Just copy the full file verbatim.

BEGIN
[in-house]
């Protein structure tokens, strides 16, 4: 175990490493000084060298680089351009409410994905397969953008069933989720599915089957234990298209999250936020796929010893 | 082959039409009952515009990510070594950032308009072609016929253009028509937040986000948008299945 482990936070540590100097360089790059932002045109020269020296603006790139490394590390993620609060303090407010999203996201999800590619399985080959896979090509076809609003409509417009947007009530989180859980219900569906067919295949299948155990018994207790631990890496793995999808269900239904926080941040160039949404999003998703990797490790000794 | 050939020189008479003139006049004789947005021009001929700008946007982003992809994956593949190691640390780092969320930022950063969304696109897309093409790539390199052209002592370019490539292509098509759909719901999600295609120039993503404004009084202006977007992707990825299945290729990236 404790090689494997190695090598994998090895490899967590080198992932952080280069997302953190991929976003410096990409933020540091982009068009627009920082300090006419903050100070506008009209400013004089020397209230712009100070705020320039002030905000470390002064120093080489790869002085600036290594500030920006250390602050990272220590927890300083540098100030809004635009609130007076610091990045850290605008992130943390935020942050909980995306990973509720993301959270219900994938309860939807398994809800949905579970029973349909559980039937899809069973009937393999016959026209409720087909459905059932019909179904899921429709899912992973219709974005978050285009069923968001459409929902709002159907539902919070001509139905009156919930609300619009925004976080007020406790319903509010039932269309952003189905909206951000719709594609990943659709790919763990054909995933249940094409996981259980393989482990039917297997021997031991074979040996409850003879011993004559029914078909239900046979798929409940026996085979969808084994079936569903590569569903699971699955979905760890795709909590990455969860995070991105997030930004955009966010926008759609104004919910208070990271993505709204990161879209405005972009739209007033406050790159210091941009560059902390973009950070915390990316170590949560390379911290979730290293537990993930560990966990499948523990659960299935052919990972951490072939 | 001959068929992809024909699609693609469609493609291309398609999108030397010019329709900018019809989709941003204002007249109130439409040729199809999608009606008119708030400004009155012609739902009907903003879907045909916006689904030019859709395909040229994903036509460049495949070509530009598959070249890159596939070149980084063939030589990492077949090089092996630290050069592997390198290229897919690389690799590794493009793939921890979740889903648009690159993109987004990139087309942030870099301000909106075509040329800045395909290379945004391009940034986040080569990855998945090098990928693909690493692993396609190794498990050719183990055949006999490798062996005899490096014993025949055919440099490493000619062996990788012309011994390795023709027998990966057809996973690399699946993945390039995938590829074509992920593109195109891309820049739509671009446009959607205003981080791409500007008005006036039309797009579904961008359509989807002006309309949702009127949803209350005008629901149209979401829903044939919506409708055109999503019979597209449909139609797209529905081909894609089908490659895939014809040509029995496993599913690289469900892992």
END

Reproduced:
[in-house]
């Protein structure tokens, strides 16, 4: 175990490493000084060298680089351009409410994905397969953008069933989720599915089957234990298209999250936020796929010893 | 082959039409009952515009990510070594950032308009072609016929253009028509937040986000948008299945 482990936070540590100097360089790059932002045109020269020296603006790139490394590390993620609060303090407010999203996201999800590619399985080959896979090509076809609003409509417009947007009530989180859980219900569906067919295949299948155990018994207790631990890496793995999808269900239904926080941040160039949404999003998703990797490790000794 | 050939020189008479003139006049004789947005021009001929700008946007982003992809994956593949190691640390780092969320930022950063969304696109897309093409790539390199052209002592370019490539292509098509759909719901999600295609120039993503404004009084202006977007992707990825299945290729990236 404790090689494997190695090598994998090895490899967590080198992932952080280069997302953190991929976003410096990409933020540091982009068009627009920082300090006419903050100070506008009209400013004089020397209230712009100070705020320039002030905000470390002064120093080489790869002085600036290594500030920006250390602050990272220590927890300083540098100030809004635009609130007076610091990045850290605008992130943390935020942050909980995306990973509720993301959270219900994938309860939807398994809800949905579970029973349909559980039937899809069973009937393999016959026209409720087909459905059932019909179904899921429709899912992973219709974005978050285009069923968001459409929902709002159907539902919070001509139905009156919930609300619009925004976080007020406790319903509010039932269309952003189905909206951000719709594609990943659709790919763990054909995933249940094409996981259980393989482990039917297997021997031991074979040996409850003879011993004559029914078909239900046979798929409940026996085979969808084994079936569903590569569903699971699955979905760890795709909590990455969860995070991105997030930004955009966010926008759609104004919910208070990271993505709204990161879209405005972009739209007033406050790159210091941009560059902390973009950070915390990316170590949560390379911290979730290293537990993930560990966990499948523990659960299935052919990972951490072939 | 001959068929992809024909699609693609469609493609291309398609999108030397010019329709900018019809989709941003204002007249109130439409040729199809999608009606008119708030400004009155012609739902009907903003879907045909916006689904030019859709395909040229994903036509460049495949070509530009598959070249890159596939070149980084063939030589990492077949090089092996630290050069592997390198290229897919690389690799590794493009793939921890979740889903648009690159993109987004990139087309942030870099301000909106075509040329800045395909290379945004391009940034986040080569990855998945090098990928693909690493692993396609190794498990050719183990055949006999490798062996005899490096014993025949055919440099490493000619062996990788012309011994390795023709027998990966057809996973690399699946993945390039995938590829074509992920593109195109891309820049739509671009446009959607205003981080791409500007008005006036039309797009579904961008359509989807002006309309949702009127949803209350005008629901149209979401829903044939919506409708055109999503019979597209449909139609797209529905081909894609089908490659895939014809040509029995496993599913690289469900892992």